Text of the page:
choice. In a similar way, the consumer invariably selects their lawyer using trust sites and recommendations. Developing a strong brand both helps you influence the stories told about
you and creates valuable differentiation.

So, what do we really mean by brand? It is
not about your logo or visual identity but the experience a client, or indeed anyone, has when they deal with your organisation. The more consistent that experience becomes, the stronger your brand position, good or bad, will be. This is neatly summarised by Jeff Bezos, the founder of Amazon: 'Your brand is what people say about you when you are not in the room.' It becomes important because it is the biggest single factor
in deciding whether people wish to do business with you.

Your business has a brand, whether you recognise it or not. In some cases, that brand
has been built by many years of hard work and attention to the delivery culture of an organisation; in others, it is the accidental consequence of a series of individual actions and inactions. In every case, it is the amalgam of experiences each client has had, which, in turn, determines how they
think about you. If those experiences are broadly consistent across your clients, then your brand grows in strength.

Culture of the individual

Brand, then, is the overall instinctive feeling that
a person has when they think about your firm,
built on every single interaction they have, from the receptionist to the managing partner. The challenge for professional service businesses tends to be that they are often 'selling' individuals - the specialist lawyer in the case of the legal sector - and as a consequence have tended to assume
that those individuals can and should build the relationships with the client.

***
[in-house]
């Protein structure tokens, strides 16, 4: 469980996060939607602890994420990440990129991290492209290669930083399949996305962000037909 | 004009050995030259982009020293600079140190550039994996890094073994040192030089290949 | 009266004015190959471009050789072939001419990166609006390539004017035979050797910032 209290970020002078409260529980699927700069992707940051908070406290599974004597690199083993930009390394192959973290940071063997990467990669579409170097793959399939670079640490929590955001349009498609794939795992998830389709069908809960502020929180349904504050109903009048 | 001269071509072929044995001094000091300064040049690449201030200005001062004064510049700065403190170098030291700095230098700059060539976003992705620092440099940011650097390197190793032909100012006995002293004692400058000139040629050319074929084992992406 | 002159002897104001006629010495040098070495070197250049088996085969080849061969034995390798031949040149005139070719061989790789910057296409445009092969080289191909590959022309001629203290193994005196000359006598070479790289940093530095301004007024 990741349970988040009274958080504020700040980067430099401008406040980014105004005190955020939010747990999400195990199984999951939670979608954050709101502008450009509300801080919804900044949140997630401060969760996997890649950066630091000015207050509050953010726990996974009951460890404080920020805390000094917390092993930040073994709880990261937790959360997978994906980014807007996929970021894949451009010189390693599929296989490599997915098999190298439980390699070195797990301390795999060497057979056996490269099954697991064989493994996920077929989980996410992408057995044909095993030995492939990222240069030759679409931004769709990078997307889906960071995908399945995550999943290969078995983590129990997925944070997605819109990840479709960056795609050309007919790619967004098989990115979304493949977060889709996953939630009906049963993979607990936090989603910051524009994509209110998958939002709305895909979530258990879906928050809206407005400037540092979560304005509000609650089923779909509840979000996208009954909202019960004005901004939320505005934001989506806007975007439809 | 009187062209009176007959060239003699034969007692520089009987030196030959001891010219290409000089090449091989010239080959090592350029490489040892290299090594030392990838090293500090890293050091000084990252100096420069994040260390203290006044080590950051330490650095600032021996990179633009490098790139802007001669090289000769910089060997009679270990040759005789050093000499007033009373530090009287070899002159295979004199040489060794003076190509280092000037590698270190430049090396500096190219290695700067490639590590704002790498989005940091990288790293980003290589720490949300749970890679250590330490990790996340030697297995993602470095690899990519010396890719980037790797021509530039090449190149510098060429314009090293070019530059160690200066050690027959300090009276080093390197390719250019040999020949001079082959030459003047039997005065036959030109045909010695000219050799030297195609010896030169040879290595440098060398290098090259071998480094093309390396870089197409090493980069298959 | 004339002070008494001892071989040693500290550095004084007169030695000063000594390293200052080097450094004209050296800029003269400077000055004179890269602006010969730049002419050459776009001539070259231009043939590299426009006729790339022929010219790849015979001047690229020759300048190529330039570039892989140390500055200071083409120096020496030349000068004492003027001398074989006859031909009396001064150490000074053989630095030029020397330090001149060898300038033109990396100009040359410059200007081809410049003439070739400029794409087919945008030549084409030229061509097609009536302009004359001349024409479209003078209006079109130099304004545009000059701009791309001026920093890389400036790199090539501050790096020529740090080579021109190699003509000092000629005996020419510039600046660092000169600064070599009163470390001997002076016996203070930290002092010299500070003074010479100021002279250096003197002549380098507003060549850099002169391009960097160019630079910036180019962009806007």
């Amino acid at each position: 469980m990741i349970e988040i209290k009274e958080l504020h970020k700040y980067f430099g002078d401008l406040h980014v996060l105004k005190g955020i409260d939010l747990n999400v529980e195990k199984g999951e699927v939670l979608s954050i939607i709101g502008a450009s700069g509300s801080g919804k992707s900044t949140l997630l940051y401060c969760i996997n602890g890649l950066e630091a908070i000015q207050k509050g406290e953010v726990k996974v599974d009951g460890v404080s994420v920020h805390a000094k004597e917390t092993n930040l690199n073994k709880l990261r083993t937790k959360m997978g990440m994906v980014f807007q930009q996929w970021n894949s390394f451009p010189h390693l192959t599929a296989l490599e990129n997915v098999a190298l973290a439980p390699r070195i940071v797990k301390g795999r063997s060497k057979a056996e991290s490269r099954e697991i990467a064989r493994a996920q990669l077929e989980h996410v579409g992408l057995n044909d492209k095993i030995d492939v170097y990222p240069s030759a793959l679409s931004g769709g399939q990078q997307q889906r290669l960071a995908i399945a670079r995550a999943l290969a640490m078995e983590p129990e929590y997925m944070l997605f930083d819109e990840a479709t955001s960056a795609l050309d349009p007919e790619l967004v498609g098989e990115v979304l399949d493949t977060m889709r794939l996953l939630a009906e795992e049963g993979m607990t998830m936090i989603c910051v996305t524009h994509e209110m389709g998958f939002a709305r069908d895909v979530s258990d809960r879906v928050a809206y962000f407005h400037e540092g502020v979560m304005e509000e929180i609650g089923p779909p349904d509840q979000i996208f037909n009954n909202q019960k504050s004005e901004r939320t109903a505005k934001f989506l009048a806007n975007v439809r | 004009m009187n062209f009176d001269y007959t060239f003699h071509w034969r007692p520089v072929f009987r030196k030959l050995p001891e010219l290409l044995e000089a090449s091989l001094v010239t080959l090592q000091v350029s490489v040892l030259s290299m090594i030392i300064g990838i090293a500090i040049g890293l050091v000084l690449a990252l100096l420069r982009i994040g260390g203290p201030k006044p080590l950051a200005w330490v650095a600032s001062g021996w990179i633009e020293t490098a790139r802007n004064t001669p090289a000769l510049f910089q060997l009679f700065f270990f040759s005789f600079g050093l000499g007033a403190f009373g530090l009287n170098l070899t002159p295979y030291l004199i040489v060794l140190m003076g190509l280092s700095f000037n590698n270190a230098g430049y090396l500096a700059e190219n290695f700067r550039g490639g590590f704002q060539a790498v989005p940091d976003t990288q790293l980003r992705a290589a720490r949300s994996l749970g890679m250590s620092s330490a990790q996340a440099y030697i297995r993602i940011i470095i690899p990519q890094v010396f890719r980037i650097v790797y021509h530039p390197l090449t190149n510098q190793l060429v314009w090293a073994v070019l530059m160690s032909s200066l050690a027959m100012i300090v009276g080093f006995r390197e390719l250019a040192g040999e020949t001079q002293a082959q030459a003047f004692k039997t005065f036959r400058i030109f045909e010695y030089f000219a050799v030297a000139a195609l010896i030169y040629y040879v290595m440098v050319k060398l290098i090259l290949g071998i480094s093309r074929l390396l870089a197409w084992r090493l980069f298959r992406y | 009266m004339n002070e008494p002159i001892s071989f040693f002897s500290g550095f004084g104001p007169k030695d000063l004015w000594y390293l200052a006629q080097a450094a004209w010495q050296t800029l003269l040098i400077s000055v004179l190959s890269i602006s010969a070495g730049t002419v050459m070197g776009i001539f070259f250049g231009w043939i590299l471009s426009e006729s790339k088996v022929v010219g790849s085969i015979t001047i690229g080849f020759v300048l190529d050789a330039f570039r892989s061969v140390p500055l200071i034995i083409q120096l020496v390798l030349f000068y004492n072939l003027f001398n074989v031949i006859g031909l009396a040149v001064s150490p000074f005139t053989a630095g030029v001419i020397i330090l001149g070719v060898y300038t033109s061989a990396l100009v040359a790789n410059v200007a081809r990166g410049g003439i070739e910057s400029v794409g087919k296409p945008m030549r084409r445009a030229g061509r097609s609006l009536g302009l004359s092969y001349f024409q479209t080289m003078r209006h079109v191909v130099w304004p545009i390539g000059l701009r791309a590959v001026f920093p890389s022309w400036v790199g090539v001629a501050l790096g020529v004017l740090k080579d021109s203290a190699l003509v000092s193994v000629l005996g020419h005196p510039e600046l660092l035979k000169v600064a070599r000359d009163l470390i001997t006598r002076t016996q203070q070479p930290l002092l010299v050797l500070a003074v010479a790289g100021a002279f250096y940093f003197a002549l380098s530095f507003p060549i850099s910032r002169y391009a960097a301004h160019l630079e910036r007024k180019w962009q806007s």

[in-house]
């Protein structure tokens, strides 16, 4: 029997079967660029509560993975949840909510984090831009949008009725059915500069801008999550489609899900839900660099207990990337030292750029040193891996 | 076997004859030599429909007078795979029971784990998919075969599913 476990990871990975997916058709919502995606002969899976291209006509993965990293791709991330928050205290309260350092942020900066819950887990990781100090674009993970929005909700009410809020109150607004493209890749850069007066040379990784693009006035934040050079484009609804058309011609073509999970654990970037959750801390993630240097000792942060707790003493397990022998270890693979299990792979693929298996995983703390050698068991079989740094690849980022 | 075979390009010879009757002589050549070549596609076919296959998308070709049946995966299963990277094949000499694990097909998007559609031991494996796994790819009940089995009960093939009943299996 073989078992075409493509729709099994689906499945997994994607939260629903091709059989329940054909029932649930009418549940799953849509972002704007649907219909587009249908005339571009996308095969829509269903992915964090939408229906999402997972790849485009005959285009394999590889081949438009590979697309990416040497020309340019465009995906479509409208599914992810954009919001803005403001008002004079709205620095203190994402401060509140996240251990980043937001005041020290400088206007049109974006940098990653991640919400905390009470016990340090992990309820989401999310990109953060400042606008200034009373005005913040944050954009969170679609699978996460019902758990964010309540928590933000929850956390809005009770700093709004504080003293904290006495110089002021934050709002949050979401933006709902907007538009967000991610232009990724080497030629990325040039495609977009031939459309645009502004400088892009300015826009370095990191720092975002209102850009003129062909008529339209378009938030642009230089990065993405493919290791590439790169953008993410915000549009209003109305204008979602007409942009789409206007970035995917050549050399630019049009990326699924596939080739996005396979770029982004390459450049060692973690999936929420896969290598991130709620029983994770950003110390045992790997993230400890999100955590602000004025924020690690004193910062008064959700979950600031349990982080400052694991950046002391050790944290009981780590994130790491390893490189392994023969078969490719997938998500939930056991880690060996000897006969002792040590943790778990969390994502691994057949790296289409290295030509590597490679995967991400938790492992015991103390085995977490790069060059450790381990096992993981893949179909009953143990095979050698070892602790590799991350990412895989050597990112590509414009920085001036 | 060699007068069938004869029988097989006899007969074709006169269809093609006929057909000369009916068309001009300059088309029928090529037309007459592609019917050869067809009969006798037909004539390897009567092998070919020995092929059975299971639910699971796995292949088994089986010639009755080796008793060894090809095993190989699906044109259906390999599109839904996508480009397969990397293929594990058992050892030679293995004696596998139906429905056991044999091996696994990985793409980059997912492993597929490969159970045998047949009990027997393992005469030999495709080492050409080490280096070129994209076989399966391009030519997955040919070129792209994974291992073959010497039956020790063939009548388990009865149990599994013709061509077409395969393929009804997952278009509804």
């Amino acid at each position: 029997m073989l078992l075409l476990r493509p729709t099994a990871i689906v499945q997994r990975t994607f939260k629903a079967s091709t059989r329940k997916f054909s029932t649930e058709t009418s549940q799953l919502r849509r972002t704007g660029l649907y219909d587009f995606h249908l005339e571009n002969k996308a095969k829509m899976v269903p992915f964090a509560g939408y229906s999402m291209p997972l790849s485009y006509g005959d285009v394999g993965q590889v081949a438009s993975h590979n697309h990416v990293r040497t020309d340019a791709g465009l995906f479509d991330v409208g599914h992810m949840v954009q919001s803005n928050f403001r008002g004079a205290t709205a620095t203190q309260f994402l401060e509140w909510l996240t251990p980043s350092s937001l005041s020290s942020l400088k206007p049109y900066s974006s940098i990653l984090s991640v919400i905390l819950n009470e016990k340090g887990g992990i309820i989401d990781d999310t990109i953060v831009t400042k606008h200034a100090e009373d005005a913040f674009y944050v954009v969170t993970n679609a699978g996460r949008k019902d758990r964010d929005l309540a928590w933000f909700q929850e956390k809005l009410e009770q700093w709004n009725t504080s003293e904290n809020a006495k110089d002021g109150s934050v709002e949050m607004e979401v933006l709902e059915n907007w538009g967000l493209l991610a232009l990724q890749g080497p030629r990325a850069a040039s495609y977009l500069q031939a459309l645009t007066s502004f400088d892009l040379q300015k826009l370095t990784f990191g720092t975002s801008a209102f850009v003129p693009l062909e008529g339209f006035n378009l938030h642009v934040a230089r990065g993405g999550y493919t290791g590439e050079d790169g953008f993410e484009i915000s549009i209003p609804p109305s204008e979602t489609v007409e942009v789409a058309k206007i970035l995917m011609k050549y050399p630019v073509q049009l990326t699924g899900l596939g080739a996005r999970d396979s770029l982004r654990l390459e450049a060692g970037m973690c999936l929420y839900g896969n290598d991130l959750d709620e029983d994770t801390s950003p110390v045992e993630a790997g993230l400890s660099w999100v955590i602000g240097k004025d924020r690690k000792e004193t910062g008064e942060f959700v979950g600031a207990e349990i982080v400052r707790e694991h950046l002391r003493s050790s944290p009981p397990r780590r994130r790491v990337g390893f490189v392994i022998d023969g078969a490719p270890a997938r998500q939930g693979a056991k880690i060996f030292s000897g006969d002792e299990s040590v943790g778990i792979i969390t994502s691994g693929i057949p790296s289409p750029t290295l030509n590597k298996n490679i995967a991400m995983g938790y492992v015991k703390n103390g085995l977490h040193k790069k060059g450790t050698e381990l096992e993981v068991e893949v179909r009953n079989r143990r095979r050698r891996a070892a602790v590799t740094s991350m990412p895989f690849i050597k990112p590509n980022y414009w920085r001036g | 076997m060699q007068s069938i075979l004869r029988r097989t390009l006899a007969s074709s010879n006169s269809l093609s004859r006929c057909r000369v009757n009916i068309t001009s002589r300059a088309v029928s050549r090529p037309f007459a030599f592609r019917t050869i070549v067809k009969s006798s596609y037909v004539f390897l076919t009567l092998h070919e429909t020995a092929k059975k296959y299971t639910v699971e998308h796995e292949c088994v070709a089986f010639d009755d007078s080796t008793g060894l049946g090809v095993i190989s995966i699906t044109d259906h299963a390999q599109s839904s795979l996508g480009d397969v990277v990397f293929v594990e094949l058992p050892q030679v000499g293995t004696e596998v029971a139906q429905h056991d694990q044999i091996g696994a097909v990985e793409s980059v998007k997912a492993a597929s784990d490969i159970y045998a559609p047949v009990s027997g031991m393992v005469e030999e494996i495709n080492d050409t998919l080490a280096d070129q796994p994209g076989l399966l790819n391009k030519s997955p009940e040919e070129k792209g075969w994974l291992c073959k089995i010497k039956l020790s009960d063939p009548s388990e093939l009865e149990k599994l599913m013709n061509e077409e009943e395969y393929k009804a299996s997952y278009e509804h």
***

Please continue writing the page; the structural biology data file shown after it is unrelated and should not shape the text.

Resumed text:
All professionals, but arguably lawyers in particular, are hard to control and like to offer
their own unique approach to handling work
and clients. Allowing them to do so can have
huge benefits in that they create strong relationships with their clients. In turn, that will deliver great fees and repeat business. With this, though, comes the inherent weakness: those clients see themselves as clients of the fee earner and not of the organisation. They can come to believe that the service they receive is unique to the lawyer, and perhaps their immediate team,
and the firm itself is irrelevant. Little wonder then, when the fee earner decides to leave, that the client believes they need to move with them to continue to receive the service they have come
to expect. What is actually happening is that the experience or brand the client recognises is that
of the individual and not of the firm.

For any professional services business to become as strong and successful as possible, it is important that it does not over-rely upon any one individual. Ideally, there should be an expectation that everyone works to reduce the risks of too much dependence on any individual. This means helping to create a consistent brand at a team and an organisational level and not seeking or accidentally creating any difference between the two.

This is not easy at a time when the culture of
the individual has become increasingly prevalent. In many cases, the latest generations of lawyers
see their work as a series of staging posts and are unlikely to consider they will be working in one firm for their whole career. Instead, consciously
or subconsciously, they are developing their own brand which will help them move from place to place. Interestingly, with this mindset, they are
not inclined to accept the restrictive covenants organisations have been used to relying upon because they expect to be moving on. In recent years, the very best individuals have developed the confidence to refuse to entertain such restrictions in their contracts.